Let me begin by congratulating my dear machatunim, Soraya and Jay Nimaroff, on being the recipients of the Community Service Award at the Sderot Hesder Institutions 18th annual anniversary dinner.
Think of your issues this way: due to those different backgrounds, you have a “shovel” to deal with difficulties while he has a “spoon”.
Do you remember the good old days when kids were kids and there was never anything to worry about? Those days never really existed, but today there are issues kids worry about that weren’t issues for some adults. They include fear of bullying, natural disasters, divorce, and violence.
In Part I talked about celebrating 30 years of Regesh Family and Child Services providing services to children, teens and families. I shared the agency’s origin and the many lessons I have learned through this journey. As I mentioned, it is my hope that my experiences will add to your toolbox of life skills.
Unfortunately, a map of the Middle East with no mention of Israel is nothing new… It is surprising however, that the world’s largest publisher of children’s literature, Scholastic Books, has joined in this trend.
About six months ago my parents and I started discussing ideas for a mitzvah project in honor of my bat mitzvah. I wanted to do something unique that would be meaningful to me and also do something that my friends could participate in. Immediately I thought of an organization called Sharsheret.
“I’m disappointed that the agreement reached with Iran leaves our unfulfilled our ultimate objective: a complete dismantling of Iran’s nuclear program and related activities.
Southern NCSY will be holding a leadership training Shabbaton at the Young Israel of Bal Harbour December 6 and December 7. Rabbi Steven Weil, executive vice president of the Orthodox Union, will be the special guest speaker.
Is there a beginning and an end to the universe? What role can medical breakthroughs play in conception or genetic engineering? Can science help us pinpoint the end of human life? Does the soul emanate from the brain or vice-versa?
Last month’s column sketched the myriad of social programs in which the Orthodox American communal worker and leader Adolphus S. Solomons (1826-1910) was involved. Adolphus married Rachel Seixas Phillips (1828-1881), a descendant of colonial patriot families and together they had eight daughters and a son.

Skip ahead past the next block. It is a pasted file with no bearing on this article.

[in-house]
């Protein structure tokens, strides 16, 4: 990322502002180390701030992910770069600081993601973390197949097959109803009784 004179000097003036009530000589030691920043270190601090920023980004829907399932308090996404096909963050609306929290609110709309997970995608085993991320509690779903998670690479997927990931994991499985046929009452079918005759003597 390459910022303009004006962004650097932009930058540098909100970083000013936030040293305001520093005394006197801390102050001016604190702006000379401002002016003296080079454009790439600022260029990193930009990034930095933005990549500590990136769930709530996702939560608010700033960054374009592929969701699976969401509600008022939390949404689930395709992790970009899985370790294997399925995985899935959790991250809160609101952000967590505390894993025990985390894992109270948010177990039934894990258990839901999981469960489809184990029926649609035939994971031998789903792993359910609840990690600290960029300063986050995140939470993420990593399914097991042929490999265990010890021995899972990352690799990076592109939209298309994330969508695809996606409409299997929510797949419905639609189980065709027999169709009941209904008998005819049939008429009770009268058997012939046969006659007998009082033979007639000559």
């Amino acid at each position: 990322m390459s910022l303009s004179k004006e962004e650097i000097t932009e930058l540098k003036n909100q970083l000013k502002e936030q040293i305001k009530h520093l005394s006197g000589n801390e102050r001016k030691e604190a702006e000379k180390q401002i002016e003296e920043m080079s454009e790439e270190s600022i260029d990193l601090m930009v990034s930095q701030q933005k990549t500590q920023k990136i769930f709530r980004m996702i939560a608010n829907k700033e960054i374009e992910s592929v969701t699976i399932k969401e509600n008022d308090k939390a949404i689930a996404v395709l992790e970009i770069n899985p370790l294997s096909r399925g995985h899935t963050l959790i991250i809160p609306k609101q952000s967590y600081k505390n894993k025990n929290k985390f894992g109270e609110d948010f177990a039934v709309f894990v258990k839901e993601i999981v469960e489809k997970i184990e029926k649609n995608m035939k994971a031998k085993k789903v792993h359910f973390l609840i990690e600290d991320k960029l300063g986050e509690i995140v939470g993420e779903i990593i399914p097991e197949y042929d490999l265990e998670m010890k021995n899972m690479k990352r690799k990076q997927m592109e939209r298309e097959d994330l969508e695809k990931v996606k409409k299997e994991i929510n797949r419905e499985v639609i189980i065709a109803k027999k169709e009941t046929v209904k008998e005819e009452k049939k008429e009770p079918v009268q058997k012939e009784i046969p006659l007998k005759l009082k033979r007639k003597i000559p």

The fact that the Jewish Museum’s curator Susan Tumarkin Goodman presents these issues as the inescapable core of her exhibition demonstrates the courage to challenge her audience with deeply discomforting images and concepts.
Lynda Caspe’s current exhibition at the Derfner Museum is an extraordinary event. In this show of 12 bronze relief sculptures and 14 cityscape paintings we have the opportunity to see the full scope of her last six years of work that, as least with the sculptures, marked a radical change in subject matter and technique.
The philosopher Theodor Adorno famously wrote in 1949, “cultural criticism finds itself with the final stage of the dialectic of culture and barbarism. To write poetry after Auschwitz is barbaric.” This statement posited that the Holocaust exposed the unredeemable rotten underbelly of Western culture and therefore the very notion of creating beauty and sensitivity was at an insurmountable impasse. Alas, as cultural history has shown, he was wrong. Strikingly, it might be said that one of the few ways still provocatively available to speak about the Holocaust is in fact through poetry.
“Hyman Bloom: Paintings and Drawings (1940 – 2005),” currently at White Box (the cutting edge international art space on Broome Street), is a rare opportunity to observe the creative process of one of the most important practitioners of 20th century Jewish Art in America.
The “book” is a mighty big place these days and the current exhibition at MOBIA, “As Subject and Object: Contemporary Book Artists Explore Sacred Hebrew Texts,” is no exception. Highly mobile ebooks compete with online publications and traditionally bound volumes, scrolls, accordion-style tomes and folios that present equally exciting options for contemporary artists to interact with image and text in one unifying medium.
At the Chassidic Art Institute one artist, Harry McCormick, has rather amazingly fathomed the authentic heartbeat of the individual Jewish life. This exhibition, running until July 25, shows a mere 16 paintings, but six of them reveal a deeply perceptive and sensitive chronicle of Yiddishkeit.
Judaica Auctions and the exhibition that precede them at Kestenbaum & Company are always a cornucopia of aesthetic delights. The sheer variety and overall quality of the ceremonial objects and works of art make the exhibition and catalogue a museum-like experience. The current exhibition is no exception.
Whether it is the disastrous report of the 12 spies or the furious condemnation that doomed an entire generation to die in the wilderness, the Torah narrative in Bamidbar turns terribly grim after the glorious inauguration of the Mishkan in the second year after leaving Egypt. With this in mind, just imagine my surprise at an encounter with two artists who address these (and other Biblical) themes right around the corner.
Printed from: http://www.jewishpress.com/sections/way-to-heaven-by-juan-mayorga/2009/05/20/